Frankly, the type of consideration the Wall government has in mind is a waste of time and money. A reactor in Saskatchewan has been considered many times. The answer is still no.

We can build an economically and environmentally sustainable energy industry in this province. We have incredible resources for the development of wind and solar power. We have a choice: demonstrate leadership and be at the forefront of renewable energy, or be stuck in the unsustainable answers of the past.

When Premier Wall is prepared to stop hiding behind wordplay and "independent" panels of nuclear industry apologists, when he is ready to engage in a real debate about Saskatchewan's energy future, Saskatchewan New Democrats will be ready.

The text of the Saskatchewan Party motion (Jeremy Harrison, Meadow Lake) is as follows:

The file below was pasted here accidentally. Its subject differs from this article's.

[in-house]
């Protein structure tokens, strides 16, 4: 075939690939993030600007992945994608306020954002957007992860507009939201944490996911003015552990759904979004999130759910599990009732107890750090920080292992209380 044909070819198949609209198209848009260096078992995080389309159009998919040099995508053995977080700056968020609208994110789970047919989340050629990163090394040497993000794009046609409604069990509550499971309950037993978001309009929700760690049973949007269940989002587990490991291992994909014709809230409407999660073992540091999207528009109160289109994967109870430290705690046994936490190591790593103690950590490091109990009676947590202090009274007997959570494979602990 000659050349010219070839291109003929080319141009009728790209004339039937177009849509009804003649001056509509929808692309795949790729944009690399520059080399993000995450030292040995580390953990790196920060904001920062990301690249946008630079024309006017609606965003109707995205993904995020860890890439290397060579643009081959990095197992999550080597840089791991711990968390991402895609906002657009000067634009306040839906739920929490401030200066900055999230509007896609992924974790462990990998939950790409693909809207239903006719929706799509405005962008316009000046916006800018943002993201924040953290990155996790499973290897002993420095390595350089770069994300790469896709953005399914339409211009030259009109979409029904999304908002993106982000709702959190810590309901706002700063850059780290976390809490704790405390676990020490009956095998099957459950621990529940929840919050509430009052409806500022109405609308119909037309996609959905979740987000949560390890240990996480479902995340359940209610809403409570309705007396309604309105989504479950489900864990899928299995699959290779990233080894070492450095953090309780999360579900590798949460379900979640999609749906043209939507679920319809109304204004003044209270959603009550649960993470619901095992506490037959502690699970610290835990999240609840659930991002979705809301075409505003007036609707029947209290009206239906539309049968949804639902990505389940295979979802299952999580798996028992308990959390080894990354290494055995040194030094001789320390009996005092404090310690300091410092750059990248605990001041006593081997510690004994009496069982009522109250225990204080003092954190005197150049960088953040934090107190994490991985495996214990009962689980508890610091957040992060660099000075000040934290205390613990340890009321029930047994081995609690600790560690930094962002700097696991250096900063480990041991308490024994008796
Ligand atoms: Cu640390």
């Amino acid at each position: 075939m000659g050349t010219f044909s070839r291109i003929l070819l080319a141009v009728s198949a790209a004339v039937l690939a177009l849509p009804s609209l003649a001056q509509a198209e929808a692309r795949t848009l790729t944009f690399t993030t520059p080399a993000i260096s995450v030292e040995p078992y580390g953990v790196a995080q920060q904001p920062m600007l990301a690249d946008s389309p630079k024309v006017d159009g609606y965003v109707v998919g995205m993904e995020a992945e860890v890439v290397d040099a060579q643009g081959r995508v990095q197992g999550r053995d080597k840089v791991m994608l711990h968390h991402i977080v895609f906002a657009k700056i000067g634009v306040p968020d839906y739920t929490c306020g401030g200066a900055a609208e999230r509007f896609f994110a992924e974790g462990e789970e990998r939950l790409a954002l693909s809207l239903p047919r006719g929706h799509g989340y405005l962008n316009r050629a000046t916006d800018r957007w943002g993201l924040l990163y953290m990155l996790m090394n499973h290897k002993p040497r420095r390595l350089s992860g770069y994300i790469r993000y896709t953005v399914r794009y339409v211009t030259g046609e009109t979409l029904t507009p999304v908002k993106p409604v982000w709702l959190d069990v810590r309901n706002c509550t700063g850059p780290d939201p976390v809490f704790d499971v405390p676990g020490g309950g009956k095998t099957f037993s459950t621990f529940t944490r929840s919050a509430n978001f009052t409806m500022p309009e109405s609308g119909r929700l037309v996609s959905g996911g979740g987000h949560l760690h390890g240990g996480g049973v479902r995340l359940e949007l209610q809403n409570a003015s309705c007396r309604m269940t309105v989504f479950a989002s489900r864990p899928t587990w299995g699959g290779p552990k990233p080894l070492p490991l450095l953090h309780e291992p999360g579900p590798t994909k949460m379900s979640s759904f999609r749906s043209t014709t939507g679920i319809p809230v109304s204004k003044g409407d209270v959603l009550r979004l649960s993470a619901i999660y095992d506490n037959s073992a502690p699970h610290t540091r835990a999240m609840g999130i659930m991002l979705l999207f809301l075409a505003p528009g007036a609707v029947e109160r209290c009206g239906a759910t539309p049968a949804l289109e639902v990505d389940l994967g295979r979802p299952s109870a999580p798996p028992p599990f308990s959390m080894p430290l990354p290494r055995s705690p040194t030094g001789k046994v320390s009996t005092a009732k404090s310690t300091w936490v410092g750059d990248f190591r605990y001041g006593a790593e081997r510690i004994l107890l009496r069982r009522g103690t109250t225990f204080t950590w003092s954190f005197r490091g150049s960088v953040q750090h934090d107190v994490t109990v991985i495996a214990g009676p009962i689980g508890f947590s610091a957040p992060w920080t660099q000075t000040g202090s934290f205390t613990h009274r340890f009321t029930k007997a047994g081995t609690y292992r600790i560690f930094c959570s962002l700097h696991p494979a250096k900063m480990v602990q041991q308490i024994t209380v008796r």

That the Legislative Assembly of Saskatchewan supports the consideration of further value-added development of Saskatchewan’s uranium industry including nuclear power generation and recognizes the potential benefits to the growth and prosperity of the people of our province.

The text of the NDP motion (Len Taylor, The Battlefords) is as follows:

That the Legislative Assembly of Saskatchewan supports the consideration of the further value-added development of Saskatchewan’s energy industry including energy conservation, nuclear, solar, wind, hydro, geothermal and other alternative power generation, and as part of that consideration (which would obviously involve extensive public consultation) recognize not only the potential benefits to the growth and prosperity of the people of our province.

Thursday, April 2, 2009

Google Earth and renewable energy

Two environmental groups have teamed up with Google in an effort to help steer renewable energy development away from sensitive areas, by utilizing Google Earth maps.

The National Audubon Society and the Natural Resources Defense Council on Wednesday unveiled the new tool –which is called the Path to Green Energy– and it’s available for the public to use. Read the full article